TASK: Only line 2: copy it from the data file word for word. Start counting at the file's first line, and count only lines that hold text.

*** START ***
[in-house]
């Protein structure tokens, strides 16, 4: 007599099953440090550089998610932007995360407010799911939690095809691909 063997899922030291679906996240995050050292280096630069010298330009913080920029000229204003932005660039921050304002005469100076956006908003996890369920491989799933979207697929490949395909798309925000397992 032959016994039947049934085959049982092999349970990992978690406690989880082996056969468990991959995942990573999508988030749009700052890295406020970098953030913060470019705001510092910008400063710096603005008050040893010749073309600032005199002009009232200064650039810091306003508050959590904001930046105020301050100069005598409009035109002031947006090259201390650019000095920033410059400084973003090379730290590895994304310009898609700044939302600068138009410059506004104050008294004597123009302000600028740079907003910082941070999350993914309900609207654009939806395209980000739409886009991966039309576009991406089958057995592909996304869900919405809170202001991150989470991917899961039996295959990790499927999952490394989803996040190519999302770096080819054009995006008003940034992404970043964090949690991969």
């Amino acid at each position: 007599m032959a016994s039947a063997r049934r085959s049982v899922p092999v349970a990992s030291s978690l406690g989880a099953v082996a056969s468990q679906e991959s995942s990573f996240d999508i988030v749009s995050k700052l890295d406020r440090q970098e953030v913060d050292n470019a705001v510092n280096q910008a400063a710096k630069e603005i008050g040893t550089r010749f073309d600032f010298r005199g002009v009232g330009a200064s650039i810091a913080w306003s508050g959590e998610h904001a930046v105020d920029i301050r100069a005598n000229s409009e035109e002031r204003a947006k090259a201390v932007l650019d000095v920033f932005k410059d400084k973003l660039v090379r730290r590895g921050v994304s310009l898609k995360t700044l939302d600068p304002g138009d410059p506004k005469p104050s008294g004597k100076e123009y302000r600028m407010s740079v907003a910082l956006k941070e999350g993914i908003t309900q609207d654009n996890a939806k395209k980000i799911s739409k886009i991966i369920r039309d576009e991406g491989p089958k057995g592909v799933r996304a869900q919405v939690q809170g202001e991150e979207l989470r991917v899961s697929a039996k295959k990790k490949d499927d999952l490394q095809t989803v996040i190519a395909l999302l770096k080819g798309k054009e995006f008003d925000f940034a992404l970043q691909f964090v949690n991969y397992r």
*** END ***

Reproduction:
């Protein structure tokens, strides 16, 4: 007599099953440090550089998610932007995360407010799911939690095809691909 063997899922030291679906996240995050050292280096630069010298330009913080920029000229204003932005660039921050304002005469100076956006908003996890369920491989799933979207697929490949395909798309925000397992 032959016994039947049934085959049982092999349970990992978690406690989880082996056969468990991959995942990573999508988030749009700052890295406020970098953030913060470019705001510092910008400063710096603005008050040893010749073309600032005199002009009232200064650039810091306003508050959590904001930046105020301050100069005598409009035109002031947006090259201390650019000095920033410059400084973003090379730290590895994304310009898609700044939302600068138009410059506004104050008294004597123009302000600028740079907003910082941070999350993914309900609207654009939806395209980000739409886009991966039309576009991406089958057995592909996304869900919405809170202001991150989470991917899961039996295959990790499927999952490394989803996040190519999302770096080819054009995006008003940034992404970043964090949690991969």